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Putin: ‘We consider Israel a Russian-speaking state’

Putin at the International Leadership Reunion of the Jewish Federations of North America in Moscow, September 2019.

Sept. 17, 2019
Translated from the Russian

The richest Jews in the world gathered in Moscow for the International Leadership Reunion (ILR) conference, the purpose of which is to raise funds for the benefit of the State of Israel.

The three-day program of the event will end with a donation ceremony called the Caucus—with a set minimum of $250,000 USD. On Tuesday, Russian President Vladimir Putin arrived to welcome the elite gathering at the fashionable Four Seasons Hotel, located literally under the windows of the Kremlin.

LR is a key event of the Keren Hayesod International Charitable Foundation, established at the World Zionist Congress in 1920. Today, various projects in education, culture, spiritual, and charitable spheres are financed from its funds. Among the members of the elite club are the richest families on the planet: the Rothschilds, the Brazilian Safra family, South African Kaplanov, Canadian – Bronfmanov (Bronfman).

There are also businessmen of European origin from Russia. Their names were not disclosed in the explanatory note, but, for example, Mr. Vekselberg was noticed at the Russian Congress. As the aide to the President of the Russian Federation, Yuri Ushakov explained, this powerful organization has branches in 45 countries. “In fact, this is the main source of funding for programs in various countries that are associated with supporting world Jewry,” Ushakov noted.

The organization’s congresses are held in world capitals. Usually, these events are attended not only by the world business elite, but also by politicians of the highest rank (they were attended by Obama, Berlusconi, and Juan Carlos). This, of course, is not the only reason why Vladimir Putin visited the former Moscow hotel yesterday. It is known that the Russian leader prefers to live with Jews in peace. And there are also many Jews among his friends.

The conference started back on Sunday. During these days, representatives of the foundation visited key sights of Moscow with excursions, read a prayer for the dead Jewish soldiers at the Tomb of the Unknown Soldier in the Alexander Garden, listened to the performance of the Red Army choir, saw the dances of Russian ballerinas and Don Cossacks, had lunch and dinner at the best gastronomic venues in the capital.

Israeli Prime Minister Benjamin Netanyahu addresses the General Assembly of the Jewish Federations of North America in Washington on November 9, 2009.— NICHOLAS KAMM/AFP via Getty Images

The program was very busy. For a meeting with the Russian president, immediately after which the ceremony of awarding the prize of the Prophet Isaiah was planned, a window was allocated from 13 to 14 hours on September 17. And although the main office of the Russian president was literally a couple of minutes walk away, Vladimir Putin was decently late for a meeting with the richest Jews in the world.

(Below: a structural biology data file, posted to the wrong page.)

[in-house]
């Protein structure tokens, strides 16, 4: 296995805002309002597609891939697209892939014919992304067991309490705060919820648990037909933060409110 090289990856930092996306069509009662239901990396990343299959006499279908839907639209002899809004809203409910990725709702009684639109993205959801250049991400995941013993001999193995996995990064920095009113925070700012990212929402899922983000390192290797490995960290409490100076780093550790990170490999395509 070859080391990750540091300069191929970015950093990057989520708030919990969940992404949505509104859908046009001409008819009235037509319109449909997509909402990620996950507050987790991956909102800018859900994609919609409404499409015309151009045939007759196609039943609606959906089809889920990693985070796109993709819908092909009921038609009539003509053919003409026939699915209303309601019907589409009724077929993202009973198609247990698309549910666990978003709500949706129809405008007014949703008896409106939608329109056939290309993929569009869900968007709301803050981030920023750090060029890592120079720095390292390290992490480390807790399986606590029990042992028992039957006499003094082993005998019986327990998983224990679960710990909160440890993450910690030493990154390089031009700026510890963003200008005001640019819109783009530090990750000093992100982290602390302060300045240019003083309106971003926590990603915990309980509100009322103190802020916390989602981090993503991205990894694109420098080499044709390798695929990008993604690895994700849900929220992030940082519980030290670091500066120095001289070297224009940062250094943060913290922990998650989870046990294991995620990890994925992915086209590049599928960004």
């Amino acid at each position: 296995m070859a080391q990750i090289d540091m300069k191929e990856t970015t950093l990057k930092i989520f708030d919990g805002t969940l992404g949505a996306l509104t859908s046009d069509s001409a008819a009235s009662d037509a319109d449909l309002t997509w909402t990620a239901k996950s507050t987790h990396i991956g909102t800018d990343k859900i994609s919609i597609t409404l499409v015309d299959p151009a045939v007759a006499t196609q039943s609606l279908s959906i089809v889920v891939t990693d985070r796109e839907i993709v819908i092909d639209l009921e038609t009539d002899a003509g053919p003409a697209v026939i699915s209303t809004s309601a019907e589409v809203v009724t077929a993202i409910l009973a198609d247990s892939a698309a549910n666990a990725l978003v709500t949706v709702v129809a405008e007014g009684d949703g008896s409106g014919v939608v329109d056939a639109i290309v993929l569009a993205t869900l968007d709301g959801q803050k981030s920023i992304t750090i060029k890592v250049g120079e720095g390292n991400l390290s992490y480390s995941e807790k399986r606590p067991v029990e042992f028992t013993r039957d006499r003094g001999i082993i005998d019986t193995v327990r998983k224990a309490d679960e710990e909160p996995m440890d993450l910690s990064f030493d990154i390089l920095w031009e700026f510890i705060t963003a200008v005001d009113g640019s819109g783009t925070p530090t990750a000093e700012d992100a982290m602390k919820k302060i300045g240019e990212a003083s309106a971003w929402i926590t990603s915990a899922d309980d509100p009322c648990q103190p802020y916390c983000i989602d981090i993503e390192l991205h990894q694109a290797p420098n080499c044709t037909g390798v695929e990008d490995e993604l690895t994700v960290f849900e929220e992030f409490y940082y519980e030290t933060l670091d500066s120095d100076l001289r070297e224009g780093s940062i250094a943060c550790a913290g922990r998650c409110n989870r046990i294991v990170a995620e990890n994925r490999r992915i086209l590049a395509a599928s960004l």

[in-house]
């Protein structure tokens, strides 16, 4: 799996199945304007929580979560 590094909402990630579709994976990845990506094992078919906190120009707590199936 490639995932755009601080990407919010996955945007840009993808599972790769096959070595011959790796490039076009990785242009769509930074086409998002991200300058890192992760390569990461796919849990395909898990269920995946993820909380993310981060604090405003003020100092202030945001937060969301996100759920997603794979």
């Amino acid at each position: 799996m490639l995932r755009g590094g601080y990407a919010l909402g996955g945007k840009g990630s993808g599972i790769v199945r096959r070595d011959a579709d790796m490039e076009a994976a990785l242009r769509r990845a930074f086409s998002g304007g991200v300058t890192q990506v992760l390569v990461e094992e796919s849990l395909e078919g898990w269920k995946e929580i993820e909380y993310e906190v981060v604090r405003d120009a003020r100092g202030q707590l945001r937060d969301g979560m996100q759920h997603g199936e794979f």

In anticipation of the Russian president, the guests excitedly chatted in the hall, sparkling with diamonds and glasses in platinum frames, emitting the smell of selection perfumes and whiling away the time watching videos on screens. From time to time, a girl would run out onto the stage and say: “Don’t worry, Vladimir Putin is on the road, he will definitely come!”

At a quarter past three, when, according to the program, the conference participants were to follow to the Museum of the Patriotic War of 1812, the guests were invited to take their places. This was a signal that the Russian president was about to arrive. And he arrived. The Jewish elite rose from their seats as if on command to capture the first Russian face on smartphones.

This picture taken on July 28, 2019 shows two giant Israeli Likud Party election banners hanging from a building showing Israeli Prime Minister Benjamin Netanyahu shaking hands with Russian President Vladimir Putin, with a caption above reading in Hebrew “Netanyahu, in another league”, in the coastal Mediterranean city of Tel Aviv. (Photo by JACK GUEZ / AFP) (Photo by JACK GUEZ/AFP via Getty Images)

Putin’s speech lasted ten minutes and contained a lot of curtsies towards the Jewish side. The President expressed gratitude to the foundation, which supports so many useful projects.

Putin called relations with Israel “partnership and constructive.” And after the words that there was never such a level of relations as now, the audience burst into applause. The Russian president also spoke about the importance of strengthening the trade turnover between Russia and Israel, which is still rather modest. The situation should be corrected by the free trade agreement between the EurAsEC countries and Israel, as well as the green corridor, which will be provided for Israeli vegetables that will go to the Russian market.

“Our citizens are linked by family, friendly ties. This is a network family, I say without exaggeration,” said Putin. And then he unexpectedly added: “We consider Israel to be a Russian-speaking state.” After that, some of the guests in the hall tensed, but the rest still laughed.

Then, under the clicks of smartphones, the Russian president left the hall to meet with some VIPs behind closed doors. The rest of the conference participants were informed that the visit to the museum was canceled, but a gourmet lunch was waiting for them. No one remembered the award of the Prophet Isaiah.

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